Orange County Register [Anaheim, CA]
July 8, 2022
By Scott M. Reid
The school’s decision follows the filing of a lawsuit that claimed Father Kevin Fitzpatrick molested and sexually abused a student in the 1970s
Servite High School is removing the name of Father Kevin Fitzpatrick from the school’s aquatic center after allegations were made that Fitzpatrick molested a Servite student in the 1970s, according to a letter obtained by the Orange County Register.
The decision follows the recent filing of a lawsuit in Orange County Superior Court against Servite, the Diocese of Orange, the Archdiocese of Los Angeles and the Order of Servants of Mary by the survivor that alleges Fitzpatrick molested and sexually assaulted him more than a dozen times a year.
The man decided to file suit after coming upon the Father Kevin Fitzpatrick Aquatic Center, a $5.7 million state of the art facility completed in 2017, during a visit to the Servite campus in the summer of 2021.
The suit is possible because of Assembly Bill 218, which was signed into law by Gov. Gavin Newsom in 2019 and went into effect Jan. 1, 2020, created a three-year window to file past claims that had expired under the statute of limitations.
Alleged survivors must file civil suits within eight years of becoming an adult or three years from the date an adult survivor “discovers” or should have discovered they were sexually abused, under current California law.
The law requires that plaintiffs meet a mental health practitioner and receive a certificate of merit to file under AB218. The man has received a certificate of merit to file, according to his attorney Michael Reck.
The Servite decision to remove Fitzpatrick’s name from the facility “shows the power of the new law and how powerful this survivor coming forward is,” said Reck.
“This decision is because this survivor stepped forward and told the truth,” Reck continued. “Servite didn’t wake up one day and decide to do the right thing. This decision was forced on them.”
Reck said additional survivors have come forward with allegations of sexual abuse against Fitzpatrick.
“Survivors of Father Fitzpatrick do not need to live in silence and shame,” Reck said. “They can come forward and they do have rights and I am so very proud of the brave ones who have already come forward and forced this change on Servite.”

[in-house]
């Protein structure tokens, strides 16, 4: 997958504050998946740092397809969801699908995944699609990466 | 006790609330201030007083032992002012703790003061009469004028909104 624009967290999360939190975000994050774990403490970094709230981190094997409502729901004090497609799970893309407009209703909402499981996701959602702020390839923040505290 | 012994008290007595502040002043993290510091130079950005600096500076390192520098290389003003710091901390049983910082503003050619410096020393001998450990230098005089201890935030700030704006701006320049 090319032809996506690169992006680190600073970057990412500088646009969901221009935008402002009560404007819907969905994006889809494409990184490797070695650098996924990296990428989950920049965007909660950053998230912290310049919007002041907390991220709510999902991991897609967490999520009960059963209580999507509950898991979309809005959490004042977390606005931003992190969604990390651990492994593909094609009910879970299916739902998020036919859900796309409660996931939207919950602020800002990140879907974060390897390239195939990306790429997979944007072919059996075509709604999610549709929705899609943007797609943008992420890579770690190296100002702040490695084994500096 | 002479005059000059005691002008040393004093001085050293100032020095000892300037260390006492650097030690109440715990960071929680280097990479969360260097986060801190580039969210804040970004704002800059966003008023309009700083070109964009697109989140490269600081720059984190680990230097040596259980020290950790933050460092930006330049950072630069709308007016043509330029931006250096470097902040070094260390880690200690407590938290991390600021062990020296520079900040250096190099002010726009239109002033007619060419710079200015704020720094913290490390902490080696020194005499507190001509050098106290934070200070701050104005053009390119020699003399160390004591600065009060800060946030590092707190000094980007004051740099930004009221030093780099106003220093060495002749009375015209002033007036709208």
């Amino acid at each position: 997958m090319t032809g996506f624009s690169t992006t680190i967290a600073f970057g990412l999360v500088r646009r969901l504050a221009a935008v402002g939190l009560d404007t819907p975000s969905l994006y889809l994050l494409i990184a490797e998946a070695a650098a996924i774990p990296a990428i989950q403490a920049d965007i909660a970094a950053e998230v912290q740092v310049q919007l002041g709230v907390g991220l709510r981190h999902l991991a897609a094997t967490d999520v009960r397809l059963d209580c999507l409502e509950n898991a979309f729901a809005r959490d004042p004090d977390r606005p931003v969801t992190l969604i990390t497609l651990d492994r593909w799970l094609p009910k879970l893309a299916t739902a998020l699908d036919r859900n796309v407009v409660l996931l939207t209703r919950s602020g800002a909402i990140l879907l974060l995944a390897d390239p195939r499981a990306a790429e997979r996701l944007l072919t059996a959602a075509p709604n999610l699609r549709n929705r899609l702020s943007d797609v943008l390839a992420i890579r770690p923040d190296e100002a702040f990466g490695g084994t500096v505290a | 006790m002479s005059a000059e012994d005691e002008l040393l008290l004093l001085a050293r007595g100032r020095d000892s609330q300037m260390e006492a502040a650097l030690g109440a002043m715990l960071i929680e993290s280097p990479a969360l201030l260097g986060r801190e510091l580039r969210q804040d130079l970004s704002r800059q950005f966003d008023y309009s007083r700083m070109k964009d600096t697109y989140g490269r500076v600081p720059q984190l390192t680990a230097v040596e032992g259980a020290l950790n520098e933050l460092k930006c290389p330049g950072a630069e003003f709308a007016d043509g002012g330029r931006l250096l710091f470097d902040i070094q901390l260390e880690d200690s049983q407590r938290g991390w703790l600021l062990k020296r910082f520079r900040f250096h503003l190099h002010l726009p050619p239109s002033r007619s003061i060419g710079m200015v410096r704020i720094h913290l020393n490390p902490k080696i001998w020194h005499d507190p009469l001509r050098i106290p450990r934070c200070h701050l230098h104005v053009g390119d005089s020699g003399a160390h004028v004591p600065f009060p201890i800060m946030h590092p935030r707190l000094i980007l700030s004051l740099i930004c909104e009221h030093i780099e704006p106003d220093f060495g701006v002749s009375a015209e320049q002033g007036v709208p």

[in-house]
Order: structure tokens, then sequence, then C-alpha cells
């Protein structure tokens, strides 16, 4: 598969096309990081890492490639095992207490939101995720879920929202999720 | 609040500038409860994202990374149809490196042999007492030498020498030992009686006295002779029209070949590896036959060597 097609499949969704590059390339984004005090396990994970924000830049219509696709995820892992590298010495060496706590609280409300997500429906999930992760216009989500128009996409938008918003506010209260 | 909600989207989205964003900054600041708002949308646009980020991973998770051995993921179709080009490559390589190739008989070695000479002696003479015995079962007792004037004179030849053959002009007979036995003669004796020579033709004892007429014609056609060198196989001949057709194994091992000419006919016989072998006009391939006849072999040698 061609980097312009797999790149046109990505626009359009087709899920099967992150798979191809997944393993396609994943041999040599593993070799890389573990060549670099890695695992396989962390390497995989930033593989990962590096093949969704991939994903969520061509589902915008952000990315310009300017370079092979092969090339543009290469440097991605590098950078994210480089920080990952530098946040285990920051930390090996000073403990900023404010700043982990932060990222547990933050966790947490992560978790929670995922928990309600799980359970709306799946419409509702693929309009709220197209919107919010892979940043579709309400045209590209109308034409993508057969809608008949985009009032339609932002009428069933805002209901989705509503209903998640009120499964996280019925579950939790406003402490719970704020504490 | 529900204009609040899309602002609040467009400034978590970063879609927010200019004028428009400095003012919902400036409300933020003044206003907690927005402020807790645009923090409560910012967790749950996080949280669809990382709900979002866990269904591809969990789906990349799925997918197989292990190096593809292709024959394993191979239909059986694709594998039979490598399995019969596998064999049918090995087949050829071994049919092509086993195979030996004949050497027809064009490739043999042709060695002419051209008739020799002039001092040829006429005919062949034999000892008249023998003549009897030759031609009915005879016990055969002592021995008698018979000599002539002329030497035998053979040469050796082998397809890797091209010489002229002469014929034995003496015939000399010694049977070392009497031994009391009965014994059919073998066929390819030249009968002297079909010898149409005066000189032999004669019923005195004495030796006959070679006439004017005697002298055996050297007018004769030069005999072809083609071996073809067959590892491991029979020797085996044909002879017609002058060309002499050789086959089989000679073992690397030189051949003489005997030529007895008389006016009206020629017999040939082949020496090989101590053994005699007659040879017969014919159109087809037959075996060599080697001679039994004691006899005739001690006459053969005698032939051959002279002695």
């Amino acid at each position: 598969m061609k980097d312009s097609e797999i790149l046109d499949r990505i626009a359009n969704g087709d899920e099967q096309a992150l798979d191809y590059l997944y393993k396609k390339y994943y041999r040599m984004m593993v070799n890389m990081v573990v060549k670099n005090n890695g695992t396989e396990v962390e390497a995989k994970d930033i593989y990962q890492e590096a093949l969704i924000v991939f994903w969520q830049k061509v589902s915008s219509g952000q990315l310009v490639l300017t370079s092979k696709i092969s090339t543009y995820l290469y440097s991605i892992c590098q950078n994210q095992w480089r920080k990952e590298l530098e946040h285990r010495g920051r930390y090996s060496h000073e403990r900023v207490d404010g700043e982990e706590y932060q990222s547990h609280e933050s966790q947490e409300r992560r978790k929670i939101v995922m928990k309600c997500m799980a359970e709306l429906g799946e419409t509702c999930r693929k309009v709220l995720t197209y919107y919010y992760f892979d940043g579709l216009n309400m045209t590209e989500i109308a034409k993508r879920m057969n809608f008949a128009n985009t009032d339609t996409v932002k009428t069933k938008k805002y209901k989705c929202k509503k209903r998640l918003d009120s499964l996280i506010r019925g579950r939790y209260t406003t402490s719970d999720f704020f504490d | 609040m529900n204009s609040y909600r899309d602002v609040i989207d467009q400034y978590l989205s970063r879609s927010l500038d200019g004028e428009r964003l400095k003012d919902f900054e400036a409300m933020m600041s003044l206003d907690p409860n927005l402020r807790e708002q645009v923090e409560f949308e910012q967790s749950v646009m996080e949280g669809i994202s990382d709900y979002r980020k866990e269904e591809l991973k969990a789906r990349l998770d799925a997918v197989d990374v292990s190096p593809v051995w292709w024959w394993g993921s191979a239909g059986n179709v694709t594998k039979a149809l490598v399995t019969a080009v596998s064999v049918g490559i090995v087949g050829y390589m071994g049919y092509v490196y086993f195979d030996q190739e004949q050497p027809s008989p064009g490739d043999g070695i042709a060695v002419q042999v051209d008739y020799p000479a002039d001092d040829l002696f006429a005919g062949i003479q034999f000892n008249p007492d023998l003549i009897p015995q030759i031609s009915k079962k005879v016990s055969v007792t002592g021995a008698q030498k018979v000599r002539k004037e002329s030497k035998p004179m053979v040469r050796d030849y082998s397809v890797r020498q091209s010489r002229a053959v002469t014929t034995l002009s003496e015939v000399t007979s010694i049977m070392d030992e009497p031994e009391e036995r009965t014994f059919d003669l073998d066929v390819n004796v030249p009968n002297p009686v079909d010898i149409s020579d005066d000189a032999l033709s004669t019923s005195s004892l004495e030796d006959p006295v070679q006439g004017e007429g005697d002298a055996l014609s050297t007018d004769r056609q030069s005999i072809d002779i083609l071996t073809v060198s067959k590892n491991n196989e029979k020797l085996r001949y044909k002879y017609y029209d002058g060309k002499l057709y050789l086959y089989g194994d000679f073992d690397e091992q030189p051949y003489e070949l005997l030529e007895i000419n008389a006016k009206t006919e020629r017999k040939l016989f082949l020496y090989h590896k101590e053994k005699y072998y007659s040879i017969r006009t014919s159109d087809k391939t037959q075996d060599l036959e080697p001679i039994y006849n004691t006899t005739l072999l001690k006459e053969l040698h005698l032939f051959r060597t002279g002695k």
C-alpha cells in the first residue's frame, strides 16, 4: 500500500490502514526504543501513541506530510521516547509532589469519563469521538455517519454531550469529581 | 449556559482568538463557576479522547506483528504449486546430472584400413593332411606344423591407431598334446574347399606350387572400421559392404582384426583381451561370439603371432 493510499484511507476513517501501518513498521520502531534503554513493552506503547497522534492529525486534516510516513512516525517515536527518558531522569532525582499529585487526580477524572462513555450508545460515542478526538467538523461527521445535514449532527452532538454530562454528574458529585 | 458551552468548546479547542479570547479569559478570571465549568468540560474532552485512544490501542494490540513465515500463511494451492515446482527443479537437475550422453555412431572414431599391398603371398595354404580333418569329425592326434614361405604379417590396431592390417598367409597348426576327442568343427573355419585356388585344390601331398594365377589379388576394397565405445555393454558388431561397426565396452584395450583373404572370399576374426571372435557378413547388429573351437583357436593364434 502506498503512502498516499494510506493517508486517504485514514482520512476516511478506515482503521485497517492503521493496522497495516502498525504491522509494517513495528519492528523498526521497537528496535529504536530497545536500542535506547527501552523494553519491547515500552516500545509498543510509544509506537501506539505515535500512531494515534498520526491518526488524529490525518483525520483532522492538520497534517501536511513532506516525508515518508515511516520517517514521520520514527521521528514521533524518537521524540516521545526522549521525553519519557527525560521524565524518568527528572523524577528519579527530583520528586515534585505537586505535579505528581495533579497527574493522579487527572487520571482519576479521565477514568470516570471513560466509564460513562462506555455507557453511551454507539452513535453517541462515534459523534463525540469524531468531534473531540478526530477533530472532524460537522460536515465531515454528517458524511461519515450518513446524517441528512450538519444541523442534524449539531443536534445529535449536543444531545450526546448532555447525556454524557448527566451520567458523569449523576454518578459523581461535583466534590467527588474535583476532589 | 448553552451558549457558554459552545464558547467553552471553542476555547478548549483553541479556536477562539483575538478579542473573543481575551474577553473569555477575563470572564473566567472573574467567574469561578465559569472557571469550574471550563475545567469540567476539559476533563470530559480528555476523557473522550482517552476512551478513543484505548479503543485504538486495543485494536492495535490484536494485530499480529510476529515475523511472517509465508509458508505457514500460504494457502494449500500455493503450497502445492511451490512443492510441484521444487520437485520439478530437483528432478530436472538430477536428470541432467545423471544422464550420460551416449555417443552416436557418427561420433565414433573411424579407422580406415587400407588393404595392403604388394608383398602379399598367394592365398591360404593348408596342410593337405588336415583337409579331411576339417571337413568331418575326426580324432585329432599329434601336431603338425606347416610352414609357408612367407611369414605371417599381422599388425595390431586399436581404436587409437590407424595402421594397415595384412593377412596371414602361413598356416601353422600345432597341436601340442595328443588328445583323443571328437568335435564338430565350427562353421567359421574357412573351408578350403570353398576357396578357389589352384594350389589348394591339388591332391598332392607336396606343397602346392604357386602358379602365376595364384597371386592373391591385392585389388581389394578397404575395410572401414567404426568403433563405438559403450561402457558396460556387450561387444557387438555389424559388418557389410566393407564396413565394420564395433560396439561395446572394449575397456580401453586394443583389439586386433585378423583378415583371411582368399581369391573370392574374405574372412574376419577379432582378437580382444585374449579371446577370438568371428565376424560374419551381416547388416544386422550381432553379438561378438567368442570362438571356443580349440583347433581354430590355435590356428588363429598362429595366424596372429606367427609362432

Servite president Chris Weir did not immediately respond to a request for comment.
Servite, in a letter to the school’s community, said that after “careful thought and prayerful consideration” it was removing Fitzpatrick’s name from the center pending the outcome of a review by the school on the allegations. The move, the letter said, was to “demonstrate our commitment to healing and reconciliation.”
“These allegations are deeply troubling and were previously unknown,” the letter continued. “Together with the Order of Friar Servants of Mary, Servite High School is engaged in a thorough review of the allegations. As Catholics, we must do everything we can to reduce the suffering and pain of others. We offer our prayers for continued strength and healing for all survivors of abuse.”
Fitzpatrick worked at Servite from 1970 to 1992. He was transferred to Our Savior Catholic Church in the Archdiocese of Los Angeles in 1993 and then a church in suburban Portland, Oregon in 1994. Fitzpatrick died in 1997.
Fitzpatrick, known as Father Fitz, was a beloved coach and teacher at Servite. In addition to coaching, teaching, maintaining the school’s pool, opening it up to neighborhood kids, Father Fitz was known for giving Servite students free haircuts on the pool deck and in the barber chair he kept in an office in the school’s annex.
“Father Fitz was a model friar, providing counseling and spiritual direction, and it is important to take time to say thank you,” then-Servite president Pete Bowen said during an April 2016 groundbreaking ceremony for the aquatics center.
The survivor, now 60, in an interview with the Register and court filings, portrays Fitzpatrick as a predatory priest who regularly preyed on a small, shy and insecure boy.
“The first two years (at Servite) I assumed he got me in,” said the man, who estimated he stood 5-foot-5, 125 pounds as a freshman. “The first two years I was petrified that at any moment I would be out.
“I was a very little kid and I looked feminine.”
The man estimates that “at least 20 times a year” while he was at Servite, Fitzpatrick would tell him he needed a haircut and bring him to his office and tell him to sit in the barber chair.
“He would put hair clips in my hair and say ‘what a pretty girl you are’ and masturbate. And he would tell me ‘don’t you dare move.’
“It was a ritual. It was gross to me. I was terrified.”
“I feel sorry for that kid,” the man said. “I changed my name (as an adult) because I want that guy gone. I didn’t want to be that kid anymore. Because that kid was so fragile. I cried every day. I cried every day until my 18th birthday.”
The sexual assaults stopped during the boy’s senior year when he grew to 5-8, 190 pounds.
“I remember one time he literally said, ‘Come get a haircut’ and I said no,” the man recounted. “And he realized I could break his jaw.”
The suit also alleges Sevite employees missed obvious signs that should have alerted them to Fitzpatrick’s misconduct. The man also suspects he wasn’t Fitzpatrick’s only alleged victim.
“Father Fitz had a room, it’s his own space. With a barber’s chair,” the man said. “That’s a red flag. And then like all of a sudden was gone.
“He was the most popular person at the school and all of a sudden he was gone. They transferred Father Fitz. Why?
“I can’t just be an isolated case. I just can’t.”